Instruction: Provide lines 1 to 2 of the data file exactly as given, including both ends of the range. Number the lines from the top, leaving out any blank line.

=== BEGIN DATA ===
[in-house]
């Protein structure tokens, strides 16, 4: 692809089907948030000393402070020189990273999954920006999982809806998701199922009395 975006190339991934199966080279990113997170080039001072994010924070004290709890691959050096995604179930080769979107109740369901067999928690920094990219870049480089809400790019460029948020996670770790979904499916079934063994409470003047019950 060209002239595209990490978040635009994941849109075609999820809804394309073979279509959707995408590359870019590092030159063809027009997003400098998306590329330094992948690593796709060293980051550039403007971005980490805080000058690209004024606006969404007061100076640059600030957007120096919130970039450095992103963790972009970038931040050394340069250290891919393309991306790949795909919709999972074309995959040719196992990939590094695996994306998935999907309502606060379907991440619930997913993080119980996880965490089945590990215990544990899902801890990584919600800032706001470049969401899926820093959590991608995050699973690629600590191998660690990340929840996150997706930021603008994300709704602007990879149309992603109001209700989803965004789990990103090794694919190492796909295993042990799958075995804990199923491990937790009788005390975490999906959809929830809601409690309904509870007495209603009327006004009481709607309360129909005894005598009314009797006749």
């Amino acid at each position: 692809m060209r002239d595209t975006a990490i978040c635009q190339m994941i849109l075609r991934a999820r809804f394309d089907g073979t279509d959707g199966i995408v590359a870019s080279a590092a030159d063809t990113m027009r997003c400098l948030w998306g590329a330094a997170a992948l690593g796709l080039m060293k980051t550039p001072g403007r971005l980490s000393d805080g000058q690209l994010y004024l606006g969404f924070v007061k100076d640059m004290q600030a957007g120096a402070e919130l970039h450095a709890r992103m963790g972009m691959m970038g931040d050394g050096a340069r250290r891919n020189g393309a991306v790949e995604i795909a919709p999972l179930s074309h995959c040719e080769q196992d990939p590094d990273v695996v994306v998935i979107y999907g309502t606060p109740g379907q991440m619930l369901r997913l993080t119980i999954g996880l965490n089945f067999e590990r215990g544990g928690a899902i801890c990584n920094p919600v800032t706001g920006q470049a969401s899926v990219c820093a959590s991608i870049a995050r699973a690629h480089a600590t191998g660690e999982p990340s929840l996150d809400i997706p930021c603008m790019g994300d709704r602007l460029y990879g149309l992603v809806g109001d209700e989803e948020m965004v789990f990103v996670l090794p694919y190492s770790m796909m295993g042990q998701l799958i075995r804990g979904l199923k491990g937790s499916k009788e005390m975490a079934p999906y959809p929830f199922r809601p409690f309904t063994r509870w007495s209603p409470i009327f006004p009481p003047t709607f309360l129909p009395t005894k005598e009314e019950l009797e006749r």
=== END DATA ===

[in-house]
């Protein structure tokens, strides 16, 4: 692809089907948030000393402070020189990273999954920006999982809806998701199922009395 975006190339991934199966080279990113997170080039001072994010924070004290709890691959050096995604179930080769979107109740369901067999928690920094990219870049480089809400790019460029948020996670770790979904499916079934063994409470003047019950 060209002239595209990490978040635009994941849109075609999820809804394309073979279509959707995408590359870019590092030159063809027009997003400098998306590329330094992948690593796709060293980051550039403007971005980490805080000058690209004024606006969404007061100076640059600030957007120096919130970039450095992103963790972009970038931040050394340069250290891919393309991306790949795909919709999972074309995959040719196992990939590094695996994306998935999907309502606060379907991440619930997913993080119980996880965490089945590990215990544990899902801890990584919600800032706001470049969401899926820093959590991608995050699973690629600590191998660690990340929840996150997706930021603008994300709704602007990879149309992603109001209700989803965004789990990103090794694919190492796909295993042990799958075995804990199923491990937790009788005390975490999906959809929830809601409690309904509870007495209603009327006004009481709607309360129909005894005598009314009797006749």